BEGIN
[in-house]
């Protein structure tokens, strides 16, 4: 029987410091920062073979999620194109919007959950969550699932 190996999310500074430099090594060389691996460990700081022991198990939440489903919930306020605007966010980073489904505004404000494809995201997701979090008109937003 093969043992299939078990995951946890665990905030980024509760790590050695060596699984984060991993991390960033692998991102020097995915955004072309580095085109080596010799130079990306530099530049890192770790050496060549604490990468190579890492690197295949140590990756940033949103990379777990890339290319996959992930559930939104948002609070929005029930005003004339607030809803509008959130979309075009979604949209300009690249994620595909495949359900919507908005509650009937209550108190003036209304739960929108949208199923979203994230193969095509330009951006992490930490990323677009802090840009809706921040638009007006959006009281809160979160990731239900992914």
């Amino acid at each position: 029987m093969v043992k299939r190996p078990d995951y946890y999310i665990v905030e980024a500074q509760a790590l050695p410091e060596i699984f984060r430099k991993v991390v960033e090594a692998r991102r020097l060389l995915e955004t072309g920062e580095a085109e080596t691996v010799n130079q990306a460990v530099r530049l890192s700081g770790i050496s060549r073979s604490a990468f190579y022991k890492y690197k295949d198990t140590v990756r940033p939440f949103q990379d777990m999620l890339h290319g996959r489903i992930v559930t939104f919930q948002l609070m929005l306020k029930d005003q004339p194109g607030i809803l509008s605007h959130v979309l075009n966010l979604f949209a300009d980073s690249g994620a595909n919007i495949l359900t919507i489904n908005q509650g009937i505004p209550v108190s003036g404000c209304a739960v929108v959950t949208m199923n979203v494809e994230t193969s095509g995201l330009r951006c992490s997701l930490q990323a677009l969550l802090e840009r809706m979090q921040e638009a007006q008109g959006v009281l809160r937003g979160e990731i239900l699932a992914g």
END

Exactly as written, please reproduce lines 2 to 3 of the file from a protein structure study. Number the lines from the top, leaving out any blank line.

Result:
């Protein structure tokens, strides 16, 4: 029987410091920062073979999620194109919007959950969550699932 190996999310500074430099090594060389691996460990700081022991198990939440489903919930306020605007966010980073489904505004404000494809995201997701979090008109937003 093969043992299939078990995951946890665990905030980024509760790590050695060596699984984060991993991390960033692998991102020097995915955004072309580095085109080596010799130079990306530099530049890192770790050496060549604490990468190579890492690197295949140590990756940033949103990379777990890339290319996959992930559930939104948002609070929005029930005003004339607030809803509008959130979309075009979604949209300009690249994620595909495949359900919507908005509650009937209550108190003036209304739960929108949208199923979203994230193969095509330009951006992490930490990323677009802090840009809706921040638009007006959006009281809160979160990731239900992914």
């Amino acid at each position: 029987m093969v043992k299939r190996p078990d995951y946890y999310i665990v905030e980024a500074q509760a790590l050695p410091e060596i699984f984060r430099k991993v991390v960033e090594a692998r991102r020097l060389l995915e955004t072309g920062e580095a085109e080596t691996v010799n130079q990306a460990v530099r530049l890192s700081g770790i050496s060549r073979s604490a990468f190579y022991k890492y690197k295949d198990t140590v990756r940033p939440f949103q990379d777990m999620l890339h290319g996959r489903i992930v559930t939104f919930q948002l609070m929005l306020k029930d005003q004339p194109g607030i809803l509008s605007h959130v979309l075009n966010l979604f949209a300009d980073s690249g994620a595909n919007i495949l359900t919507i489904n908005q509650g009937i505004p209550v108190s003036g404000c209304a739960v929108v959950t949208m199923n979203v494809e994230t193969s095509g995201l330009r951006c992490s997701l930490q990323a677009l969550l802090e840009r809706m979090q921040e638009a007006q008109g959006v009281l809160r937003g979160e990731i239900l699932a992914g």